Q: We are working with our advisor to address the specific needs and unique circumstances of our women employees. Are there any recent trends to be aware of to help us frame our approach?
A: According to a December 2022 report from the U.S. Government Accountability Office, women still earn an estimated 82 cents for every dollar men make. Not only does that mean women likely earn less in their lifetimes, they also have less income to put toward retirement. In addition, a new study by 401(k) platform Guideline found women report feeling more overwhelmed and less in control toward their retirement savings than men (48% vs. 27%). They were also likelier to experience feelings of frustration (31% vs. 21%), intimidation (30% vs. 18%) and confusion (22% vs. 9%). As a result, fewer women are saving for retirement than men (69% vs. 80%). In addition, 55% of men save more than 10% of their income, whereas only 36% of women claim the same. The survey also found that women are nearly twice as likely as men to self-identify as novice investors.
The survey points to fundamental plan features for employers to have in place to begin closing the gender gap: automatic features with a robust employer match, along with tools and resources to help improve financial wellness. Targeted educational campaigns that focus on boosting retirement savings literacy and confidence with the overall retirement planning process should also be considered. In addition, a recent LIMRA survey indicates that women who work with a financial professional are much more likely to complete several retirement planning tasks that are recommended to bolster retirement readiness.
Q: Can you provide details on how SECURE Act 2.0 improved the employee self-certification process for hardship distributions?
A: Previously, the Internal Revenue Service permitted self-certification for hardship distributions, but it was the responsibility of the plan to obtain any records or evidence needed to prove compliance if the validity of the distribution was challenged. Therefore, some plan administrators and recordkeepers were hesitant to permit self-certification. Thanks to SECURE Act 2.0, for plan years beginning on or after December 29, 2022, plan administrators may rely on certification by a participant verifying that they have met the requirements for a 401(k) or 403(b) plan hardship distribution without this extra documentation. The employee’s written self-certification must state that circumstances for the hardship exist, the amount requested is not more than the amount required to satisfy the financial need, and the employee has no alternative means to satisfy such need. These changes are optional and are effective for calendar year plans now.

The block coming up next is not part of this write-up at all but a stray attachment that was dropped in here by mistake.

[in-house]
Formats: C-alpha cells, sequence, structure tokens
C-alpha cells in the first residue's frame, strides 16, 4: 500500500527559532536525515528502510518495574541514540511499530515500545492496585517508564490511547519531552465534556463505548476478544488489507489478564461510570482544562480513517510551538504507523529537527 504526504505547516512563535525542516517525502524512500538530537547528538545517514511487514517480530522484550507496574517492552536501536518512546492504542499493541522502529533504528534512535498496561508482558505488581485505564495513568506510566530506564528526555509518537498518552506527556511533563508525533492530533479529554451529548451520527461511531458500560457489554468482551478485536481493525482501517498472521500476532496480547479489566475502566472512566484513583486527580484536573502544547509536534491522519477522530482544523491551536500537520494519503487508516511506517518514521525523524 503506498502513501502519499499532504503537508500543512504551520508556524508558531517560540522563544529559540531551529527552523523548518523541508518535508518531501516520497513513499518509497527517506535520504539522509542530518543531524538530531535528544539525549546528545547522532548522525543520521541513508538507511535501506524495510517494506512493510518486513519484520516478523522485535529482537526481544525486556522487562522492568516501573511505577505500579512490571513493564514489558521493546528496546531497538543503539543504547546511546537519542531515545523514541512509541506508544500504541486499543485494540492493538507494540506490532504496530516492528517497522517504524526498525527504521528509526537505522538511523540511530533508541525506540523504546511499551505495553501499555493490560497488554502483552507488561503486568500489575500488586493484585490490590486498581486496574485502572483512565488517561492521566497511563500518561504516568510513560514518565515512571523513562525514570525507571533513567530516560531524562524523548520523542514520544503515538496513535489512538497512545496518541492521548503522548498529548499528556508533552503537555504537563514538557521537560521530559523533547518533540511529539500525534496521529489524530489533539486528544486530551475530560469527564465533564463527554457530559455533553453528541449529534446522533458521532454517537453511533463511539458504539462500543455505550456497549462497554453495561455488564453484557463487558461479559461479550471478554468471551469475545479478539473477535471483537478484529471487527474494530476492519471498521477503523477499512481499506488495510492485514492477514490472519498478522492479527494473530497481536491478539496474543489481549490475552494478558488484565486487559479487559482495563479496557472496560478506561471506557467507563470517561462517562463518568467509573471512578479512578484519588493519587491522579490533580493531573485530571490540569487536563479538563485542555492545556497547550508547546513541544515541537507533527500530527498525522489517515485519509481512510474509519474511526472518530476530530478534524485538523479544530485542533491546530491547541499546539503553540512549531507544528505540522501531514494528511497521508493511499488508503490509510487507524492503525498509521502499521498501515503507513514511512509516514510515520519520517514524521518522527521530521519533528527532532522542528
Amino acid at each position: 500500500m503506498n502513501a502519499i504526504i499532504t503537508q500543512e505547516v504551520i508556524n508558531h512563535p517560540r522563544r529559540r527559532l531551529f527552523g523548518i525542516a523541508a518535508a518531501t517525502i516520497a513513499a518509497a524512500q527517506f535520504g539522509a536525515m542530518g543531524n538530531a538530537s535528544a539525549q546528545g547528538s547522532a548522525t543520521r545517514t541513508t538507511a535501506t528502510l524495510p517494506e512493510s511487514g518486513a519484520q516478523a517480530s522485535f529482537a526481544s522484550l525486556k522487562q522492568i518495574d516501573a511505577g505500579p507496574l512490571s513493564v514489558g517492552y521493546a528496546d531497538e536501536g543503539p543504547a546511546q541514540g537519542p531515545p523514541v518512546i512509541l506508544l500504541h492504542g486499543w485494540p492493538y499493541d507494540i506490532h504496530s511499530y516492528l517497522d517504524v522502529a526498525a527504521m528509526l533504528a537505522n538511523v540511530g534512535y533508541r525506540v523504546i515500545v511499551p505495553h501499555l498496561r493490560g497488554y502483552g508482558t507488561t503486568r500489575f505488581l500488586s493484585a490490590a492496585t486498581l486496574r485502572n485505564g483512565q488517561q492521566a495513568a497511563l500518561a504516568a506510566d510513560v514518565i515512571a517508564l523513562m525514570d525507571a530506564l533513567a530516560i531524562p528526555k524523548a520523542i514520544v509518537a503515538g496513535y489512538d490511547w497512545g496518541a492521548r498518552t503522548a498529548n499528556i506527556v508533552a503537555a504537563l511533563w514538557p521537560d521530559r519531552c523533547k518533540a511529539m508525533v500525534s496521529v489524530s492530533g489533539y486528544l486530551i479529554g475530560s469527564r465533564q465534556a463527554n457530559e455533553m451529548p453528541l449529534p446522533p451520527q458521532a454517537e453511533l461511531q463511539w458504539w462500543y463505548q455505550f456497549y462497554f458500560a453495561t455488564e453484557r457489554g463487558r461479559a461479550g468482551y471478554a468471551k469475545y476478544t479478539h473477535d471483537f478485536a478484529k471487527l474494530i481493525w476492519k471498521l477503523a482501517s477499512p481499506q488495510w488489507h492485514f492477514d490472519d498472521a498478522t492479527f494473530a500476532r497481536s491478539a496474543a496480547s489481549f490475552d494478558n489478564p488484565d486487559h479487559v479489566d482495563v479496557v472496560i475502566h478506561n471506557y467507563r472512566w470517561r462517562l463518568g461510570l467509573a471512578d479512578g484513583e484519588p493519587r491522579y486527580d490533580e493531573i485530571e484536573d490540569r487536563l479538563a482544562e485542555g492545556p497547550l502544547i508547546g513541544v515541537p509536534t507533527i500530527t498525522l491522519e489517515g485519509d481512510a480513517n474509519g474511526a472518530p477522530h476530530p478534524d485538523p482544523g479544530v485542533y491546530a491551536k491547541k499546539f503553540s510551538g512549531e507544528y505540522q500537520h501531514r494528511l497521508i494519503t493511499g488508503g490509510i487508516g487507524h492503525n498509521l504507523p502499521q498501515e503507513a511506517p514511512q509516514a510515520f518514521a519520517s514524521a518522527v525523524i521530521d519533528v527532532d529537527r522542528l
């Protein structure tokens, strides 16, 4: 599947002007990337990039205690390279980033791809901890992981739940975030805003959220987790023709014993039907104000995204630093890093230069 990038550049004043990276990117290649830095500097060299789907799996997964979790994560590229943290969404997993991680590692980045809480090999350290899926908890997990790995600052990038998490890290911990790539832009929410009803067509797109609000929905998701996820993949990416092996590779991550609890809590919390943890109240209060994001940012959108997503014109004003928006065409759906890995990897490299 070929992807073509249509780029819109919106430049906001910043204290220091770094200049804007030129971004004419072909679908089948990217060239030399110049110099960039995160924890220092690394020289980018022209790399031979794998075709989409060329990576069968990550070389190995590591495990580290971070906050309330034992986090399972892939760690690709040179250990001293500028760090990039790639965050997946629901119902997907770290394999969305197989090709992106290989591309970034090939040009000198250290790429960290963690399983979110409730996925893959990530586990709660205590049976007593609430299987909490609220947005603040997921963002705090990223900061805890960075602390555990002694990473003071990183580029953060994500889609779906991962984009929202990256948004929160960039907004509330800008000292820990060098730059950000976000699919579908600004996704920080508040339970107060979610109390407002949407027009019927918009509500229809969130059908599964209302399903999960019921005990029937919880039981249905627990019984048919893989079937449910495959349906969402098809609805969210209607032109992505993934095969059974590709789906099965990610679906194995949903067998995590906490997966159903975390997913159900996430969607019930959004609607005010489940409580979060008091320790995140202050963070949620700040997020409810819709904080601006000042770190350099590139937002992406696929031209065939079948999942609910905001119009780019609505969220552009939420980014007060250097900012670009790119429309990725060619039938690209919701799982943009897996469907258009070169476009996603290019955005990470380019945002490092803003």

Q: We’ve spent significant time this year enhancing some features of our 401(k) plan to make it as attractive as possible to potential new hires. Are there any statistics regarding employers permitting immediate eligibility for plan participation?
A: Employers have reevaluated their retirement plan designs with an eye toward making it easier for employees to join plans and start saving, according to new Vanguard Group data. For Vanguard recordkeeper plans, 72% of employers permitted employees to participate in the plan immediately, compared to 58% in 2012; 86% allowed for entry within three months of employment. For insight on additional potential plan design enhancements, check out Vanguard’s “The Changing Workforce Environment: How Employer Plans Can Help Attract and Retain Employees” (March 2023).
For plan sponsor use only, not for use with participants or the general public. This information is not intended as authoritative guidance or tax or legal advice. You should consult with your attorney or tax advisor for guidance on your specific situation.
Kmotion, Inc., 412 Beavercreek Road, Suite 611, Oregon City, OR 97045; www.kmotion.com
©2023 Kmotion, Inc. This newsletter is a publication of Kmotion, Inc., whose role is solely that of publisher. The articles and opinions in this publication are for general information only and are not intended to provide tax or legal advice or recommendations for any particular situation or type of retirement plan. Nothing in this publication should be construed as legal or tax guidance; nor as the sole authority on any regulation, law or ruling as it applies to a specific plan or situation. Plan sponsors should consult the plan’s legal counsel or tax advisor for advice regarding plan-specific issues.